The current complex tax structure makes civilized and informed discourse impossible

Congresswoman Alexandria Ocasio Cortez’s gown worn at the Met Gala that read “Tax the Rich” sparked both outrage and support. Regardless of where you stand on the issue, it opens up the opportunity for a discussion on taxation. Changes to the tax structure are popular themes during elections and when trying to get media attention, but they lose momentum when it comes to governing. A change in taxes could change the support base of an elected official and therefore changing the tax structure is not worth the political risk. It’s easier to just spend and let someone else figure out how to pay.

It doesn’t have to be. Like any change, backlash can be mitigated by putting in place a fair and transparent system that everyone is aware of. Any tax, but above all a new tax or a change in the tax structure, should derive from these four principles: Neutrality, Transparency, Simplicity, Predictability. These four principles will help ensure the implementation of a just system and lead to a more informed debate on what needs to be done and why. It can also help depersonalize and depolarize the debate if we focus on first principles rather than sound clips.

Changes to the tax structure are popular themes during elections and when trying to get media attention, but they lose momentum when it comes to governing.

The principle of neutrality is simple. The tax structure should not favor one interest or category over another. The purpose of taxes is to generate income that contributes to the public good. Taxes should not punish or reward one group over another. Fines, penalties and subsidies are punishment and reward mechanisms, taxes should be neutral.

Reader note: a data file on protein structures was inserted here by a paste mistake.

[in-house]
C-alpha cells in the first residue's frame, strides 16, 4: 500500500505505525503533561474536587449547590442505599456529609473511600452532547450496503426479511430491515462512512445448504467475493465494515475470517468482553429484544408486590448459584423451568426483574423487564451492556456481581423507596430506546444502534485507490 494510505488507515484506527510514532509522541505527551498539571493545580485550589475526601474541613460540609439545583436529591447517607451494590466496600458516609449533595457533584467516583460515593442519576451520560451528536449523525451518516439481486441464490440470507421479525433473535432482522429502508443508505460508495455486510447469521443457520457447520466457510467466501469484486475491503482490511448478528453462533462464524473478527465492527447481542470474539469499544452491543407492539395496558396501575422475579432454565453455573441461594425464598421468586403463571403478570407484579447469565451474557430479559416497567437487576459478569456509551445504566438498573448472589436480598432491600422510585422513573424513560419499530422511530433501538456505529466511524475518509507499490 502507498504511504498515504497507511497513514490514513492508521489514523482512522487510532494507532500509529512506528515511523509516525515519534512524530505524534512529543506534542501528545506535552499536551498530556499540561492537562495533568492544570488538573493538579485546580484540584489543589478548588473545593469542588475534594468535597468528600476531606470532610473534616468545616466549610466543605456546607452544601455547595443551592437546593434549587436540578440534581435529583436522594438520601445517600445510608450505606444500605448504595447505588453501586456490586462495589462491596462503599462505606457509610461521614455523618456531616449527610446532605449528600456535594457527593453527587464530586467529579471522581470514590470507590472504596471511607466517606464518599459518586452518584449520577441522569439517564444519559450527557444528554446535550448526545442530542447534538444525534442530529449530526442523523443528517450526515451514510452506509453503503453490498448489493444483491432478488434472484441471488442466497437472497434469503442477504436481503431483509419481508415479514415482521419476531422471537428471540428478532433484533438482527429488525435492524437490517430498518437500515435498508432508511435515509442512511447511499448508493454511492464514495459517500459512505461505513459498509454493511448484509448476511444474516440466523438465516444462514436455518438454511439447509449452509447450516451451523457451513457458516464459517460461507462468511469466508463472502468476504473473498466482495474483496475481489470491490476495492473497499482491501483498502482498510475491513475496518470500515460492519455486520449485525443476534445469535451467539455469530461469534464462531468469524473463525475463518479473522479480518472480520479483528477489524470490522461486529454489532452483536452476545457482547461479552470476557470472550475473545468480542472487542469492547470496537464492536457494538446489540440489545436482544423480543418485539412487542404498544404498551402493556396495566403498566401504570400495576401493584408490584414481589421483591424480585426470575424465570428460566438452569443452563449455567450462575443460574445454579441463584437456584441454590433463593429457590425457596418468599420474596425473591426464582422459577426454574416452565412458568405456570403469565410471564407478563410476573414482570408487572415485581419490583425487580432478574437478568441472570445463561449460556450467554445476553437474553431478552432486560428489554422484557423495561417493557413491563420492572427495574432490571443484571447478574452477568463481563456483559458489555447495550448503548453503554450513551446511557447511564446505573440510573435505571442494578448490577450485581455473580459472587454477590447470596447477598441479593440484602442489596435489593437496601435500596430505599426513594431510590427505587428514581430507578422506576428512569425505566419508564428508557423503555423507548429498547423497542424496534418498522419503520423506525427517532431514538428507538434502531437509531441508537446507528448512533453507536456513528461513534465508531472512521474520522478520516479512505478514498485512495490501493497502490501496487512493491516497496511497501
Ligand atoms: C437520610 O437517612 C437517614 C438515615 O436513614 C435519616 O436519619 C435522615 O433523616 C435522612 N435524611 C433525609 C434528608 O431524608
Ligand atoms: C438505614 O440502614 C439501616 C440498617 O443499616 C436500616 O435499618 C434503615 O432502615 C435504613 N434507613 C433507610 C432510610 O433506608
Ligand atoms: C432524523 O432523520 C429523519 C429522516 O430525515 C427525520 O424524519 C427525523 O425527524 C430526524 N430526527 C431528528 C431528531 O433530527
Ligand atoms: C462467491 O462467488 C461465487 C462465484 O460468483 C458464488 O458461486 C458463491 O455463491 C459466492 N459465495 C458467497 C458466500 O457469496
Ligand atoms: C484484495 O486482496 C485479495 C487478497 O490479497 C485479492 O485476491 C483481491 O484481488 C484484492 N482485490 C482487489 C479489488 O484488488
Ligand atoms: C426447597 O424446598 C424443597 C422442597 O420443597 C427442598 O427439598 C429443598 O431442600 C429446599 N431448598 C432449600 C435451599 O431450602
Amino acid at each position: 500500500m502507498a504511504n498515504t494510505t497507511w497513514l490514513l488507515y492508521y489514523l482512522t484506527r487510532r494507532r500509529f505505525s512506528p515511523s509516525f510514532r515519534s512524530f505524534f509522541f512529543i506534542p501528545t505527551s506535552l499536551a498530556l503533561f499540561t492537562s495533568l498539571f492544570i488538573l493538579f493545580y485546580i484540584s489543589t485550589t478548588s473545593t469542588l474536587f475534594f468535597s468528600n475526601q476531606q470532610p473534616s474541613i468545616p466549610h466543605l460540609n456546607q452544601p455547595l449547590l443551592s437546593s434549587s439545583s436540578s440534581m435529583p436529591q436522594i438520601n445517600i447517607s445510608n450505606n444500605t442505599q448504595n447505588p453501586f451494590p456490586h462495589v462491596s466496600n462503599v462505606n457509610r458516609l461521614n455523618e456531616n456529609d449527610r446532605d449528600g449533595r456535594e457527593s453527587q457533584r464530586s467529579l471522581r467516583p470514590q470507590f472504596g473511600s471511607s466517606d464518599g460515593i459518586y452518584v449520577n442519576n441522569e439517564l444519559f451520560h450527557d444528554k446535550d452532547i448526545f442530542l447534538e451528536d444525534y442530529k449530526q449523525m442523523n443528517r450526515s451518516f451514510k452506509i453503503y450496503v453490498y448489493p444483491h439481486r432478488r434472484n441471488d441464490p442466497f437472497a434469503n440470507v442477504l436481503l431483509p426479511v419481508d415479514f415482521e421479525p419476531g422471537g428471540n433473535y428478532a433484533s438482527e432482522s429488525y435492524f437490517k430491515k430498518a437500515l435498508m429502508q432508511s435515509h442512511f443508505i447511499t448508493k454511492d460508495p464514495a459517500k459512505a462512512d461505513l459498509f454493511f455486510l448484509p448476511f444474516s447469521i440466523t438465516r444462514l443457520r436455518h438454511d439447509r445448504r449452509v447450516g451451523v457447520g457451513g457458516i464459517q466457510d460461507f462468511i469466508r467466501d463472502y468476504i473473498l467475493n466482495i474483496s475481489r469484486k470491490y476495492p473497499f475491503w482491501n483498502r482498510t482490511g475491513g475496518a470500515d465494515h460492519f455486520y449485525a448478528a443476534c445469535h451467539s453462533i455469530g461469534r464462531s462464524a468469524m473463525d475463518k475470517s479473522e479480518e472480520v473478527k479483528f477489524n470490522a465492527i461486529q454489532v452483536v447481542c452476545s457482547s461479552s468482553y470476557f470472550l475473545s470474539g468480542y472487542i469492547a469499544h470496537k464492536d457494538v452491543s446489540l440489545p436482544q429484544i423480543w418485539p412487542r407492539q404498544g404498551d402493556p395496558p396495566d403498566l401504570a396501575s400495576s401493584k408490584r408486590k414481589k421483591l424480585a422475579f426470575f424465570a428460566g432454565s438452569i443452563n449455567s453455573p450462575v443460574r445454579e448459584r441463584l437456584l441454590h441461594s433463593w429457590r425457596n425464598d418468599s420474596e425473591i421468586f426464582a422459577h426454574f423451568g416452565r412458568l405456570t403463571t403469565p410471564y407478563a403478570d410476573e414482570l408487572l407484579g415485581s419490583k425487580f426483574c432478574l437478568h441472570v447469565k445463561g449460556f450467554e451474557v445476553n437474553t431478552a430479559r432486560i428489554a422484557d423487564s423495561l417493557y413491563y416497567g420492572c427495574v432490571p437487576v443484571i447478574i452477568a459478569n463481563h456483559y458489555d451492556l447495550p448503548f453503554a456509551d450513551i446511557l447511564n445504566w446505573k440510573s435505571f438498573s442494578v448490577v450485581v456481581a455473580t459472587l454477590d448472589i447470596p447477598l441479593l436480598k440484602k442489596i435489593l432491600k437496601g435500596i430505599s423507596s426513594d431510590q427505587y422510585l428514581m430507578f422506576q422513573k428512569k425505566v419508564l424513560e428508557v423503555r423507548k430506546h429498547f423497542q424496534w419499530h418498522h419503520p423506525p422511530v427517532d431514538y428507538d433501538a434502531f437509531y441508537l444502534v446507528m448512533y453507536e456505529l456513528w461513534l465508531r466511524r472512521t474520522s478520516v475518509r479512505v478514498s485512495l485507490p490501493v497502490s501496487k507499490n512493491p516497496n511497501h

Transparency is an essential characteristic which is also at the heart of democratic government. In a democracy, a policy and its effects must be clear. It should always be clear who pays taxes, how much, and for what purpose. It becomes an almost impossible task in our current tax structure – with volumes of codes and exemptions – which leads directly to the third element: simplicity.

Since the 1950s, the federal tax code has grown from 1.4 million words to over 10 million – 13 times more than the Bible. This prevents most citizens from knowing who is paying what and why. It also makes a political debate on taxes impossible. No one, or at least very few, will be able to disentangle our tax code and its almost endless implications for the rest of us in order to have an informed debate. A murky and complex tax system not only makes reasoned debate impossible; it erodes trust in those who make and enforce the tax code.

Predictability comes from simplicity. Every taxpayer needs to know what to pay, why and when. If you’ve ever been surprised at the amount of an income tax refund or an income tax bill, then you will agree that the current income tax structure is unpredictable. This can also be true for property taxes. A tax appraiser, insurance company, and real estate agent will all appraise the same property at different amounts. Each of these experts would have to come to the same conclusion if there was an objective way to value real estate.

There will always be a debate about the tax rate and who should pay. Currently, we cannot have a productive debate about what needs to be done because we don’t know what is being done and we cannot link the effects to the cause. Before moving forward with a tax debate, we need to clarify what makes a fair tax system. It won’t eliminate the disagreement, but it does mean that we can have a sane discussion of what should be taxed and by how much. The current tax system is an ambiguous and complex arrangement of random distribution of wealth without any liability. This means that there can be no informed and civil discourse and will only amplify polarization and disinformation.

Kyle Scott, Ph.D., MBA, is Communications Officer at the 1889 Institute of Oklahoma City. He can be contacted at [email protected]

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